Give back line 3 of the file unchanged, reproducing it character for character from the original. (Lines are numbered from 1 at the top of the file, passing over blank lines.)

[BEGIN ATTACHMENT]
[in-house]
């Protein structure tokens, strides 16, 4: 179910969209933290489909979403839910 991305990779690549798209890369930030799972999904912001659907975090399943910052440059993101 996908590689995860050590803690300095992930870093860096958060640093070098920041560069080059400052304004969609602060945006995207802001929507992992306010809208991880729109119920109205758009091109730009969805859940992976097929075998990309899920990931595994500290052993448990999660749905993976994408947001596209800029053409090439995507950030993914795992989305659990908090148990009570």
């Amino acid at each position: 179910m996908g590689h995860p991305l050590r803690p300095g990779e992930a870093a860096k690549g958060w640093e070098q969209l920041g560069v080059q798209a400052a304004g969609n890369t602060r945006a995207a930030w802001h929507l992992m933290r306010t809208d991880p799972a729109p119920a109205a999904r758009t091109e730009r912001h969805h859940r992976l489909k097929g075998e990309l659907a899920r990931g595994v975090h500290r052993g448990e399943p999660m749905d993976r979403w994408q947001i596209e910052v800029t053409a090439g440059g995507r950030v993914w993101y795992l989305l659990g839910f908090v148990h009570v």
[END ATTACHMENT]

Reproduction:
């Amino acid at each position: 179910m996908g590689h995860p991305l050590r803690p300095g990779e992930a870093a860096k690549g958060w640093e070098q969209l920041g560069v080059q798209a400052a304004g969609n890369t602060r945006a995207a930030w802001h929507l992992m933290r306010t809208d991880p799972a729109p119920a109205a999904r758009t091109e730009r912001h969805h859940r992976l489909k097929g075998e990309l659907a899920r990931g595994v975090h500290r052993g448990e399943p999660m749905d993976r979403w994408q947001i596209e910052v800029t053409a090439g440059g995507r950030v993914w993101y795992l989305l659990g839910f908090v148990h009570v």